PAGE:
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The earnings Qualcomm (QCOM) reported yesterday, July 19, were okay. Earnings of 83 cents a share for the June quarter, in fact, beat the Wall Street consensus by two cents a share. Revenue of $5.37 billion was ahead of analyst projections of $5.25 billion, but still represented a drop of 11.1% year over year.
But boy, oh boy, did guidance paint a grim picture. For the September quarter the company forecast earnings per share of 75 to 85 cents, well below the 91 cents of analyst estimates for the quarter. Revenue would be $5.4 to $6,2 billion against the $5.48 billion Wall Street consensus.
The problem is that Qualcomm’s business model is under attack by the company’s customers. Apple (AAPL) and contract manufacturers who work for Apple have challenged the royalties they pay Qualcomm to use its chips in their phones. Qualcomm projects that sales in the company’s licensing division, which collects fees for use of its mobile technology, will sink as much as 47% to as little as $1 billion for the September quarter–if you exclude all the patent payments connected to Apple and other companies disputing the royalties.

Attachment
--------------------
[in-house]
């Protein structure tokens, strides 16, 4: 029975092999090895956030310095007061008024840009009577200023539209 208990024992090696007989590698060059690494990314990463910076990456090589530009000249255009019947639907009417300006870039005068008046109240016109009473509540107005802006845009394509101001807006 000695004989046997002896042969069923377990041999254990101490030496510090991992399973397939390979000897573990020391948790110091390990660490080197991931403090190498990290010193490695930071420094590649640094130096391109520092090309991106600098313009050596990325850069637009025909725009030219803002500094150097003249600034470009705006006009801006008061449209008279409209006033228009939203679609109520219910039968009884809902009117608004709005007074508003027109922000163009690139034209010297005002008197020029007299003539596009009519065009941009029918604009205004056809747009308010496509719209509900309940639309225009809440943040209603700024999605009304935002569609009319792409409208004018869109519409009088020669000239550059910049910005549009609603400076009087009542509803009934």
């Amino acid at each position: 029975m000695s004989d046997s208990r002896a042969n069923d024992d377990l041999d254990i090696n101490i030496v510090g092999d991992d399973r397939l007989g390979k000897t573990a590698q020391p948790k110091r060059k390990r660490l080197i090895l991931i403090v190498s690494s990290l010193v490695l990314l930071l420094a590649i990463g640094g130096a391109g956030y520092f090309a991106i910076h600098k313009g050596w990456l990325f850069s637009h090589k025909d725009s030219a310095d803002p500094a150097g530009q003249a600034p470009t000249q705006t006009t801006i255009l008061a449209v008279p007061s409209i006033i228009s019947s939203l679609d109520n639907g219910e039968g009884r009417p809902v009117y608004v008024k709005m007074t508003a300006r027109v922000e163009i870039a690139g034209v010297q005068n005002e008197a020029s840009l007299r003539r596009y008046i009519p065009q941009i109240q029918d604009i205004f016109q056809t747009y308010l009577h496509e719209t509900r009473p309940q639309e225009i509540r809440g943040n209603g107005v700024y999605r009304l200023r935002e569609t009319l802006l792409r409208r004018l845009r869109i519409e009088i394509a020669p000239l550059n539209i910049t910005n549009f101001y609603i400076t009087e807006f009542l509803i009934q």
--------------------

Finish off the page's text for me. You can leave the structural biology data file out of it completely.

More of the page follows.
Unfortunately for Qualcomm that isn’t the only problem facing the company and its royalty payments. The company, which uniquely for the chip sector gets the majority of its profits from royalties on its patents (and the company currently collects royalties on its technologies even from companies that don’t use Qualcomm chips in their phones), is facing multiple “inquiries” into those payments from government regulators around the world. Qualcomm has also seen its acquisition of NXP Semiconductor (NXPI) challenged on anti-trust grounds by European regulators. Qualcomm has cited that deal as a way for the company to expand into markets that are growing faster than the maturing smart phone sector.

There’s a good likelihood that Qualcomm will win some of these actions and that it will strike deals with many of its customers on royalty payments (and that it’s deal to acquire NXP Semiconductor will win approval.) Dividend income investors, however, have to weigh the possibility of an erosion in the company’s cash flow from the loss of revenue and income from those patents against the 4.01% yield paid by the shares. It’s a tough fact of the dividend investor’s life that it doesn’t take a much in the way of a downturn in the price of shares to more than offset a 4.01% yield.

At the moment, I think the potential continued downside–the shares are down 12.9% year to date in 2017 (as of the close on July 19) and down 5.39% for the last 12 months–outweighs that yield. I’m selling these shares as of July 20 out of my Dividend Portfolio. The shares are up 11.51% as of the close on July 19 since I added them to the portfolio on May 5, 2016.